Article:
There is one big problem with the “Big U” — it diverts attention from the “little u” otherwise known as the “Downtown Relief Line”.  It doesn’t help one bit that the version of the “little u” shown on the map is the Pape-Queen-Roncesvalles alignment, one that is guaranteed to be very expensive and fails to recognize shifting development patterns (ironically, one of the goals of the “Big U”).  It ignores the southerly shift of population and jobs, avoids the available Weston rail corridor where we are spending a fortune to intensify transit infrastructure for a Toonerville Trolley to the airport, and it stops at the Bloor-Danforth subway missing the opportunity to reach further north to be more than a “downtown” line.

“Alternatives analysis” is a fine art in many projects, but the real art for many agencies is to ensure that what you always wanted to build is the “preferred” choice.  This is often guaranteed by setting up straw man comparisons so that the one you want shines out as the best of breed.  Such may be the situation with the DRL where, on darker days, I suspect that the whole idea is to paint as grim a picture as possible so that it will never be built.  Remember that the TTC for decades claimed we didn’t need a DRL, that they could stuff everyone into an upgraded Yonge-University line.  Expanding YUS capacity on a heroic scale was their “preferred alternative”.

With the Big and little U’s, we risk being trapped into specifics of route designs that looked good on a napkin in a bar, but which need much more thorough discussion as to purpose and specifics.  They are good as starting points for discussion, but are most definitely not the final answer in their respective fields.  Moreover, they are not alternatives to each other, a point that is often lost as the political imperative says “build in the suburbs, not downtown”.

The Big Move and the Investment Strategy that supports it have one gaping hole.  Very little attention is paid to the role of or funding for the feeder network to a regional system.  Moreover, the plethora of lines on the map hides the fact that many of them will not have the most frequent service on the planet.  Not all “rapid transit” lines are created equal.  As a recent Metrolinx report noted, the growth in “rapid transit” recently has mainly been in “BRT Light” for which the infrastructure requirements are minimal along with the service levels.  Crowing about progress in bringing transit to the millions ignores the question of how attractive that transit will be and how people will connect from the trunk routes, such as they may be, to their homes, work and other destinations.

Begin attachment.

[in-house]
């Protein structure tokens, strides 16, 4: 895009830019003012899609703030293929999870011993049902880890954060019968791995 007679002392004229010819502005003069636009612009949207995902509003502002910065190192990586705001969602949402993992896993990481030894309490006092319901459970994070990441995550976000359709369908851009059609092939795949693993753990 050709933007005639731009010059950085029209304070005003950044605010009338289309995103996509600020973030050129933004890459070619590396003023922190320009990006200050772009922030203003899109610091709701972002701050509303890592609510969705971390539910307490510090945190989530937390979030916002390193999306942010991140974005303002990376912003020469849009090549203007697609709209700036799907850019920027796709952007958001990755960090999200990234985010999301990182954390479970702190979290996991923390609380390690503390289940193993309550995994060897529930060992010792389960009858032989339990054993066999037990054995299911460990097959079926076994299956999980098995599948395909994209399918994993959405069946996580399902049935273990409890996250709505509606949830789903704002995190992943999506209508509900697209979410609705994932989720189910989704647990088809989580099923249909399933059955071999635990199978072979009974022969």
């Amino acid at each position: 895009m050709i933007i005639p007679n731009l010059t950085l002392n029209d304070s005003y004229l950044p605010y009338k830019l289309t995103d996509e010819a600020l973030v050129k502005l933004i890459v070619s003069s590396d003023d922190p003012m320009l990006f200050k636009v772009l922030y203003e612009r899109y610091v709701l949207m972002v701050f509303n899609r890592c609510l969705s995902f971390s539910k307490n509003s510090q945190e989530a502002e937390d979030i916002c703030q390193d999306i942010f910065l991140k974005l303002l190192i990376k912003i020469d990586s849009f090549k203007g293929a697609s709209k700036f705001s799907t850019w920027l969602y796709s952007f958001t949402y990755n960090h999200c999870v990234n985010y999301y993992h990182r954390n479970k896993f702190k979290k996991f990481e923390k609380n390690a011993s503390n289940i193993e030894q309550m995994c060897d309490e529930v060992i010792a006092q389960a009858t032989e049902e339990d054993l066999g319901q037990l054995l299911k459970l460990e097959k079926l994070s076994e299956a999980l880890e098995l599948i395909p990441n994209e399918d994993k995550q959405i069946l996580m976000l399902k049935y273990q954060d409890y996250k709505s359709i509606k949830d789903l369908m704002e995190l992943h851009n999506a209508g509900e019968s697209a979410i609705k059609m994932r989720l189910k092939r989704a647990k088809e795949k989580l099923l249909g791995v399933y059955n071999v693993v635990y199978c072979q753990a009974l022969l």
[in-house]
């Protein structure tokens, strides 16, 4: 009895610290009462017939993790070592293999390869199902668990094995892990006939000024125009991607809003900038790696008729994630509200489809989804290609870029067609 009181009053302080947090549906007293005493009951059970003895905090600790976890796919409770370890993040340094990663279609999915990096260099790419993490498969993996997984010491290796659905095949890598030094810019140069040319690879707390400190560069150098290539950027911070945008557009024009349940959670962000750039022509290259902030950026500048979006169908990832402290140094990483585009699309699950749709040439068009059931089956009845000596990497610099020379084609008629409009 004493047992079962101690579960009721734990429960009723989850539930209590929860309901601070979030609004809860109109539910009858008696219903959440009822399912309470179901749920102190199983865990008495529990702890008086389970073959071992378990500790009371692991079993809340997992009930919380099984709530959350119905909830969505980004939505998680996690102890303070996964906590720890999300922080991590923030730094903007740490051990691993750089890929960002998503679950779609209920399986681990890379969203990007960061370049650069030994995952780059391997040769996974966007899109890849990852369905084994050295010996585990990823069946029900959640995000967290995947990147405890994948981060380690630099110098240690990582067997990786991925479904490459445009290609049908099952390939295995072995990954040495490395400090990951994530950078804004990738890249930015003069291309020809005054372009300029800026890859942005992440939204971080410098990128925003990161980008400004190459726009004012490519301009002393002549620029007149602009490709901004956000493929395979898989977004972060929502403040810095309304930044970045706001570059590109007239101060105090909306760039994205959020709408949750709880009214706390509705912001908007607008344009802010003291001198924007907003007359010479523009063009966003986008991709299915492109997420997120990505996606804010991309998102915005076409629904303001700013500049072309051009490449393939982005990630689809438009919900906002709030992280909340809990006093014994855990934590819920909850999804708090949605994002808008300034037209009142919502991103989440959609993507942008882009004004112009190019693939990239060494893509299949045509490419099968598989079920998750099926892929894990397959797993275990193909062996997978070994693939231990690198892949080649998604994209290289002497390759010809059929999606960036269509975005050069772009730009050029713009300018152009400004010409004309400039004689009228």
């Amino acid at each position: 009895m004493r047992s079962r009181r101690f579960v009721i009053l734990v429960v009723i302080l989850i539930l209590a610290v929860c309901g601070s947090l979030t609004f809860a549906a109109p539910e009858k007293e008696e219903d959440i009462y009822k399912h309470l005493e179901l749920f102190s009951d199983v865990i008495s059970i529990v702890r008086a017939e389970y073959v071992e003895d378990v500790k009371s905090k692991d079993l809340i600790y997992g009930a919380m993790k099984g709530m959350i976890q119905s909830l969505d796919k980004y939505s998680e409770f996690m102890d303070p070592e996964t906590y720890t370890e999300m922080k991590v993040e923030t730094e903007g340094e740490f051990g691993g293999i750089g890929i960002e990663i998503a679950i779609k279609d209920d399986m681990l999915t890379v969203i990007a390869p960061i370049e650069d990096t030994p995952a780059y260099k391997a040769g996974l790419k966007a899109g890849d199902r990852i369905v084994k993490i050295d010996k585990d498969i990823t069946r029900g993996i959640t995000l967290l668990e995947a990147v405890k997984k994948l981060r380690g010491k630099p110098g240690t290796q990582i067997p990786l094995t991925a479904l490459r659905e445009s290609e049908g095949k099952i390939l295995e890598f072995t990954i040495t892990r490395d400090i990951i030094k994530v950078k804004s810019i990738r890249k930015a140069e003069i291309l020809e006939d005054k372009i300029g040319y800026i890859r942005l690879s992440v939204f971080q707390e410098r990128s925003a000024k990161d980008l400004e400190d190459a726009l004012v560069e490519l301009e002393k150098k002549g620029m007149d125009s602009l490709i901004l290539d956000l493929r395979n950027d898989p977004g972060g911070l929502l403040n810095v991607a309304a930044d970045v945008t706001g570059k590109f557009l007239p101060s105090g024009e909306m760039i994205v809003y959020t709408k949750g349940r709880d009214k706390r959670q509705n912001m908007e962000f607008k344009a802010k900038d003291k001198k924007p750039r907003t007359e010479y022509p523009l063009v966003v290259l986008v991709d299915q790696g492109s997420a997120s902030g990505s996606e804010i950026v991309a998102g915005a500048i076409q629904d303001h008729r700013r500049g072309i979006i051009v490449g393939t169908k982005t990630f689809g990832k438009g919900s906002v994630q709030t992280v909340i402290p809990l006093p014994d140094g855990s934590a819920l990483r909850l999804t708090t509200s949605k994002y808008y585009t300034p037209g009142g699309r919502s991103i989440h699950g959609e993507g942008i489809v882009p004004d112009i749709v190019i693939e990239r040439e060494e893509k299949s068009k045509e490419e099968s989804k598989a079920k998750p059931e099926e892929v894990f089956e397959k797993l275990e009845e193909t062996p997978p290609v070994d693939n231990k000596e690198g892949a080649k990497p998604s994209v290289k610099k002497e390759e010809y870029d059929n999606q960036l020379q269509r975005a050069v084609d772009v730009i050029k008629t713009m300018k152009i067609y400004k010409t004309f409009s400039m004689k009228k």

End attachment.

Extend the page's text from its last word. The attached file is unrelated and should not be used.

This will be an important issue for network design on both the Big and little U’s.  One would serve rail corridors and be totally dependent on local service to deliver riders from homes and to employment locations.  The other would serve established and growing neighbourhoods and would enjoy an existing, well-developed set of local transit services as feeders.  These are not trivial differences, but they show the problems that will arise if the study does not look beyond the edges of station platforms.

This is the real debate the Transit Panel should engage — does The Big Move really serve the market it claims to address?  How useful will it be in attracting trips out of cars and onto transit?  Can developers and owners of residential and employment properties expect a real improvement in travel to and from their developments, or will their value be strangled by poor access?  Underlying all this is the basic question of whether we are spending all of those billions in the “right” place and what benefit each component of the proposed network will achieve.  That speaks directly to the concept of spending wisely, not just for the sake of generating construction jobs and photo ops for the next generation of politicians.

Returning to the “little u”, there will be a motion before Council from Councillor Josh Matlow, seconded by Cllr. John Parker (also a member of the TTC Board), to accelerate work on the EA for a “Relief Subway Line”.  Moreover, it asks that Council confirm such a route as “Toronto’s next subway expansion priority”.  It will be intriguing to see how this motion fares amid the current circus at City Hall, the recent battle over the Scarborough Subway and a faction claiming that downtown “has enough subways” already.

If this proceeds, it will be vital that it not be hamstrung with narrow terms of reference that filter out options before they are even discussed.  A major shortcoming of the new “Transit Project Assessment” protocol is that there is no consideration of alternatives because the decision that something is a “good project” is already assumed.  Debating alternatives just gums up the works in what is supposed to be an expedited process, but actually winds up as an exercise in selling an already-determined choice.  This is precisely the criticism many had of Transit City that compounded the process with less than stellar detailed planning and “sales”.  (Moreover, once a project is approved, it can be amended beyond all recognition, even though the original design was the one that “justified” the project in the first place.)

There is no point in doing a study if the underlying desire at the political and staff level is to sell a “Big U” as a replacement for the “Relief” line, whatever we call it.  The terms of reference must ensure that all options are reviewed, including cross-jurisdictional issues such as repurposing the Weston corridor’s UPX trackage for rapid transit.  We must not prejudge the outcome by requiring one continuous line to serve both legs of the U/u, especially considering that in some variants both western legs run in the same corridor.

Will Toronto Council, Metrolinx and Queen’s Park embrace the need for a full study of these routes without prejudice toward any preconceived doodlings on maps?